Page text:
However, sometimes, a list may contain multiple key-value associations, all of which are relevant, ie. a key has multiple values.

Such a multi-valued alist is best converted into a list-valued alist using asoc-merge-values.


Representation of Alists

List-valued alists

As mentioned above, alists will sometimes have lists as values.

( (key1 value1) (key2 value2a value2b) ... )

... is the standard representation of:

( ( key1 . (value1) )
  ( key2 . (value2a value2b) )
  ...

Similarly, with an improper-list-valued alist:

( (key1 value1a . value1b) (key2 value2a value2b . value2c) ... )

... is the standard representation of:

( ( key1 . (value1a . value1b) )
  ( key2 . (value2a value2b . value2c))
  ...

Cons-valued alist

A special case (or special interpretation) of improper-list-valued alists is a cons-valued alist.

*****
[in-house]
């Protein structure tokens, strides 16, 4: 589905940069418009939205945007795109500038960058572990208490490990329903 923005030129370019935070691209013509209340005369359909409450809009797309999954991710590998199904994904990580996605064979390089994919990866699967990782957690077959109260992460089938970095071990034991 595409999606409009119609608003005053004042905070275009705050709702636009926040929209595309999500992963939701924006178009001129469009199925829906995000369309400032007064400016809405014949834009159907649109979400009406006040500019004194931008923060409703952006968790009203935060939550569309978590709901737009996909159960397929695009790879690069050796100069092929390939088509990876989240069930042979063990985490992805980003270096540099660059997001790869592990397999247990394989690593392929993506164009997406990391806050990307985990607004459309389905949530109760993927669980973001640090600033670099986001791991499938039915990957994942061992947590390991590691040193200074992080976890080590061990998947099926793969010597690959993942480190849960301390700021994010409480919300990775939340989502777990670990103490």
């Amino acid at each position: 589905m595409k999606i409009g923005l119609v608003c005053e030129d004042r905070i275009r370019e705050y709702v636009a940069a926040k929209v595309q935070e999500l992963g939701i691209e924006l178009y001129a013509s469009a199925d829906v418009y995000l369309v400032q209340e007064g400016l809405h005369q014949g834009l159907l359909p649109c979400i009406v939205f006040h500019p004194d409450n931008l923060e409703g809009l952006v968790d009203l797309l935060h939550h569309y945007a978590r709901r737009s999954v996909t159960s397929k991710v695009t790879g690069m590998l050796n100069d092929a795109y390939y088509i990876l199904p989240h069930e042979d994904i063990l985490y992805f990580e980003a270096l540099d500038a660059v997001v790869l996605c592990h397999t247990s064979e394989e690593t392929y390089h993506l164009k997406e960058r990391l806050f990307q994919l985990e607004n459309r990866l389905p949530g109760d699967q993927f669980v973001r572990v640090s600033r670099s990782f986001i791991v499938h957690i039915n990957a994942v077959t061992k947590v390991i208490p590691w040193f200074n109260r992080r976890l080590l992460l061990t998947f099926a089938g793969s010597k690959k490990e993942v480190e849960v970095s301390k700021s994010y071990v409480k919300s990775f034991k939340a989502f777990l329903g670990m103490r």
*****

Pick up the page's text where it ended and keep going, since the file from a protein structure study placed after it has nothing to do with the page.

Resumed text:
For instance, consider an alist where values may be either individual atoms or cons cells:

( (key1 . value1) (key2 value2a . value2b) ... )

... is the standard representation of:

( ( key1 . value1 )
  ( key2 . (value2a . value2b) )
  ...

Null values

When a value is nil, the key-value pair is represented as a list containing only the key:

( (key1 . value1) (key2) ... )

is the standard representation of:

( ( key1 . value1 )
  ( key2 . nil )
  ...

Other Packages

  • let-alist provides a macro of the same name, which allows convenient access to alist values when the keys are symbols.
  • map provides functions for alists, hash tables and arrays.
  • kv provides tools for plists, alists and hash tables.
  • a provides functions for alists and hash tables inspired by Clojure.